In conversations with representatives from local and international human rights organizations, it quickly becomes clear that refugees continue to suffer. There are severe human rights violations taking place on Lesbos in full view of the European Union, and these must be brought to the attention of the public. However, activists are very careful about what they say, fearing retribution from the Greek authorities and fascists. Most activists prefer to remain anonymous. “On Lesbos everybody knows everybody else. Violent fascists work together with the police and with right-wing politicians. You have to be careful what you say,” says an activist in an office in the island’s capital, Mytilini.

While sea rescue is being criminalized, the Greek authorities are openly making use of illegal practices themselves.

But reports from organizations like the Lesbos Legal Centre, the Border Violence Monitoring Network, or Doctors Without Borders, all of which work for the protection of refugees on the island, paint a clear picture: in the Aegean Sea, the north-eastern part of the Mediterranean between Turkey and Greece, Greek authorities and the EU border protection agency FRONTEX have worked together to make independent sea rescue practically impossible.

A 2020 law passed by the right-wing conservative government under prime minister Kyriakos Mitsotakis in the name of the “fight against people smuggling” actually has the potential to criminalize anyone who helps refugees in emergency situations. Simply making contact with refugees who reach land can be construed as facilitating their escape, and be punished with a harsh prison sentence. Around 2,000 people are currently incarcerated in Greece (some under inhumane conditions) for “abetting illegal immigration” or similar offences. Most are refugees themselves — like Homayoun Sabetara, from Iran, sentenced to 18 years in prison by a Thessaloniki court for driving a car in which seven refugees without papers were riding as passengers.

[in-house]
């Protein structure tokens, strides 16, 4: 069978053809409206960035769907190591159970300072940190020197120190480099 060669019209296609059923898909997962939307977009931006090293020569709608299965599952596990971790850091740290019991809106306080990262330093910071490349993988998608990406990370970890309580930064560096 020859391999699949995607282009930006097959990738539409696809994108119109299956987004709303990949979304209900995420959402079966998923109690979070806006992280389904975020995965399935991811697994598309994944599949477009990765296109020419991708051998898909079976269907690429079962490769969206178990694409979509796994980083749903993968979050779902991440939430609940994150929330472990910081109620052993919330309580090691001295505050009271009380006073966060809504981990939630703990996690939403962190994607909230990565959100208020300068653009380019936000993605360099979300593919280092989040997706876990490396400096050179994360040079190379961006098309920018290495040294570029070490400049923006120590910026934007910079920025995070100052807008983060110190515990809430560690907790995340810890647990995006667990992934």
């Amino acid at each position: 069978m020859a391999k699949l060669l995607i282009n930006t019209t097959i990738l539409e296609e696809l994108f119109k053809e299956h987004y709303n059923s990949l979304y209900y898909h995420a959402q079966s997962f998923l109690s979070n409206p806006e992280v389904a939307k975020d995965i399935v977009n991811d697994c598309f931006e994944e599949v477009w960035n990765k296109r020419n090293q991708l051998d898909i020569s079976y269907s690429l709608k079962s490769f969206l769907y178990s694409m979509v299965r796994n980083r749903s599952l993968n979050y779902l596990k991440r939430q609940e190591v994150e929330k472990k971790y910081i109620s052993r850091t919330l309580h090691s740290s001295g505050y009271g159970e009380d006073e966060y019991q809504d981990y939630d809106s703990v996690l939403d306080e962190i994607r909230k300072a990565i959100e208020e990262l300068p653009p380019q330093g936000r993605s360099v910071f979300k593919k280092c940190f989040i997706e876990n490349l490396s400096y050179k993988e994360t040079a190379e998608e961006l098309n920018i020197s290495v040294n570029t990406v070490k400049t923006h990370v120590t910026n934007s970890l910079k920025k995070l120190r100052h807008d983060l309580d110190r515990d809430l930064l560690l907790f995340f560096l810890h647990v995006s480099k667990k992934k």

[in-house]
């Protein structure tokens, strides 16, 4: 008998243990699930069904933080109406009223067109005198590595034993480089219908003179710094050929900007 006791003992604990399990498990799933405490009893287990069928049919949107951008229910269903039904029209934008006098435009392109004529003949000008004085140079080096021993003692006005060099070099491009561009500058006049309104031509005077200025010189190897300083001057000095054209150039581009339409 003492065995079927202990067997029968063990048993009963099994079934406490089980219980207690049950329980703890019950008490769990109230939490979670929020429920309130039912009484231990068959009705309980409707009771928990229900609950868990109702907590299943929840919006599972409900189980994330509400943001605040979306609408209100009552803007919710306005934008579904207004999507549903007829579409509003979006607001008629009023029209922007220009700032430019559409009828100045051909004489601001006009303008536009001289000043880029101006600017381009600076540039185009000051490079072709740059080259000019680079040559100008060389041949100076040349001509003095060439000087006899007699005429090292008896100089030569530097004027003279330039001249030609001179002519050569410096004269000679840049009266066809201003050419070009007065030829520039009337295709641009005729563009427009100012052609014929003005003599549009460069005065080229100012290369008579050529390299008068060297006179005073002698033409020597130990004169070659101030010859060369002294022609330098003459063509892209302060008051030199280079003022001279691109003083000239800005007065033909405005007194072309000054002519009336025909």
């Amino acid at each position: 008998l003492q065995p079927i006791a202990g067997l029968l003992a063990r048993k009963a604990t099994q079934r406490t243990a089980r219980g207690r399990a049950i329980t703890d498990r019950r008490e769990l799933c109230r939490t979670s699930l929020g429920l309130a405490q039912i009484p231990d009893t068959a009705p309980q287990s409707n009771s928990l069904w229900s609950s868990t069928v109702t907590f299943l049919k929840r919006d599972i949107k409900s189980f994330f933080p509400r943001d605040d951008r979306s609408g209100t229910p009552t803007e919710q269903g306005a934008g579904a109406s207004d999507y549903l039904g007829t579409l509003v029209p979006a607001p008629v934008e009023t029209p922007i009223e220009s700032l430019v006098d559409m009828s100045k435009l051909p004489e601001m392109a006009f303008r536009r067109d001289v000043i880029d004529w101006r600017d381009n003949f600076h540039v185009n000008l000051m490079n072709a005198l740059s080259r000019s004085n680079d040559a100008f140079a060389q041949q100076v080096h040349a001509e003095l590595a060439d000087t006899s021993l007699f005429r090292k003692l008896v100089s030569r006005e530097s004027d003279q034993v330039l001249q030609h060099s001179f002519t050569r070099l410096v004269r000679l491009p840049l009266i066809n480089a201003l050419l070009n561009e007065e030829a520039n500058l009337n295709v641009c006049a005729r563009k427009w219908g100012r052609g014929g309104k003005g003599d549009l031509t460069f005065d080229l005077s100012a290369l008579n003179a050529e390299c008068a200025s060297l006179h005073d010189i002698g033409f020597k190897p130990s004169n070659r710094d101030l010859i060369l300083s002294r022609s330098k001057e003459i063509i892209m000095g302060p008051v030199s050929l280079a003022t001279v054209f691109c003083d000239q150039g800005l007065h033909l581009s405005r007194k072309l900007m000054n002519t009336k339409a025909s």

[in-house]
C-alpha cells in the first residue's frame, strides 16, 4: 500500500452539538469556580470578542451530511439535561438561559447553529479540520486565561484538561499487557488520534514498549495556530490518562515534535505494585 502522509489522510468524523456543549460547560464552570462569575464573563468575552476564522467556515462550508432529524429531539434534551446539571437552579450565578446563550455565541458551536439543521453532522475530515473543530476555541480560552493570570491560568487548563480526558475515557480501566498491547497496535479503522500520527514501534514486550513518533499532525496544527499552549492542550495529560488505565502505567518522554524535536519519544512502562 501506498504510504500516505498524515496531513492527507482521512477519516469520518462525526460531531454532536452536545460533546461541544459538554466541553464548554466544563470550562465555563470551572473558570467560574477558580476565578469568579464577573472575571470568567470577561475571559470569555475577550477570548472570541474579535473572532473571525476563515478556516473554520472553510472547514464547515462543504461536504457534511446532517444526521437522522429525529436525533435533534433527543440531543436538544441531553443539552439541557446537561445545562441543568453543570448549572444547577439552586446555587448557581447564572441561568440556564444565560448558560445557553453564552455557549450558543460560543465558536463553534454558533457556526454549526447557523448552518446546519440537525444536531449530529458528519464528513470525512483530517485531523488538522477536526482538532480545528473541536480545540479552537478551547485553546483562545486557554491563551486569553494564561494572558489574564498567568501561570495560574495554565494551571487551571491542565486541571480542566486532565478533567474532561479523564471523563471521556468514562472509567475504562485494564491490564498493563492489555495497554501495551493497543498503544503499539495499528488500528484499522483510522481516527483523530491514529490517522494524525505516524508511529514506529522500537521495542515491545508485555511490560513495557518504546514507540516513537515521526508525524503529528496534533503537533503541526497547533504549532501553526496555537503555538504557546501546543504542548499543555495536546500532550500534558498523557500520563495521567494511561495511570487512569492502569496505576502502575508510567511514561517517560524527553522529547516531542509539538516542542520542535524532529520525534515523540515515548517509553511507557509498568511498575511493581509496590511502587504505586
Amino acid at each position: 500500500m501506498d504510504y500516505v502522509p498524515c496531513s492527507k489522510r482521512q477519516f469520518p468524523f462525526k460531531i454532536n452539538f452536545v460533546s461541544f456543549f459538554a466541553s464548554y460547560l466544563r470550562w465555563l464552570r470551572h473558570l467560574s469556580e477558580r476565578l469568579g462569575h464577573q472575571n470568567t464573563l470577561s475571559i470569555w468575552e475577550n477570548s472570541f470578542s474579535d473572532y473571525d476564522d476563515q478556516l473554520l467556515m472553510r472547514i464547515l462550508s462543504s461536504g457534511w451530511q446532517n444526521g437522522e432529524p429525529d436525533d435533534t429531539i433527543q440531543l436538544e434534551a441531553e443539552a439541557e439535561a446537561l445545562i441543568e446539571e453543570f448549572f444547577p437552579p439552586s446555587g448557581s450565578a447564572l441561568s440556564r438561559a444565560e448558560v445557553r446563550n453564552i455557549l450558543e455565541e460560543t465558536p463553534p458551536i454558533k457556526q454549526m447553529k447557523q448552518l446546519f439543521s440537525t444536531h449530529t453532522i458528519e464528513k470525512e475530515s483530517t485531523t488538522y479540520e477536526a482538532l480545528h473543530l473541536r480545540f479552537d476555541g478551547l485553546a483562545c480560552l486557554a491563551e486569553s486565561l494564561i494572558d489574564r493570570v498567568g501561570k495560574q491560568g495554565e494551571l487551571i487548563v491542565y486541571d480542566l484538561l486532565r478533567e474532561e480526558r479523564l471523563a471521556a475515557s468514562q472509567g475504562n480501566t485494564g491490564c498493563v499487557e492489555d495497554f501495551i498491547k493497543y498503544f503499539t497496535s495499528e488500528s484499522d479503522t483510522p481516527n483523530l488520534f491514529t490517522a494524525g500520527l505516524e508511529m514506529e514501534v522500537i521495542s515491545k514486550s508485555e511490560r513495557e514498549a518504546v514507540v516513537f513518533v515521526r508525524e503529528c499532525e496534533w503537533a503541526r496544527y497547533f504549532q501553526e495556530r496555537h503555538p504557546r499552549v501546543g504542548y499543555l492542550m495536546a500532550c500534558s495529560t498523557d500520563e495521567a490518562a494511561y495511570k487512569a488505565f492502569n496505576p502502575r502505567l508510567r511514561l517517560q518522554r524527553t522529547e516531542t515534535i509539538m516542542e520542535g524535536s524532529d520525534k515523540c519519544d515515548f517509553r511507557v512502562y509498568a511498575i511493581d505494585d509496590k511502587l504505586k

Illegal Pushbacks Undeniable

While sea rescue is being criminalized, the Greek authorities are openly making use of illegal practices themselves. Staff of the human rights organizations on Lesbos say that so-called pushbacks have become routine. Numerous reports document how the police and the Greek coastguards capture refugees at sea or even on dry land and forcibly return them to Turkish sovereign territory. This often puts refugees in mortal danger. Reports about the pushbacks, from non-governmental organizations as well as the United Nations Refugee Agency UNHCR and the official Greek National Commission for Human Rights, have been circulating for years. But they have had little effect. The Greek authorities dismiss the accusations. Institutions at the European level turn a blind eye.

“The situation only really started changing in May last year, when the New York Times reported on the pushbacks”, explains an activist from the Border Violence Monitoring Network on Lesbos. “Since then, the pushbacks can no longer be denied.” The New York Times video footage clearly shows a group of 12 refugees — including children — being loaded into a van by masked men and subsequently being towed on a lifeboat by the coastguards into the Aegean Sea, where they are transferred into Turkish custody. This practice is known as a pullback. The Greek and Turkish coastguards work together to prevent people from crossing the border, making it impossible to apply for asylum in European Union territory.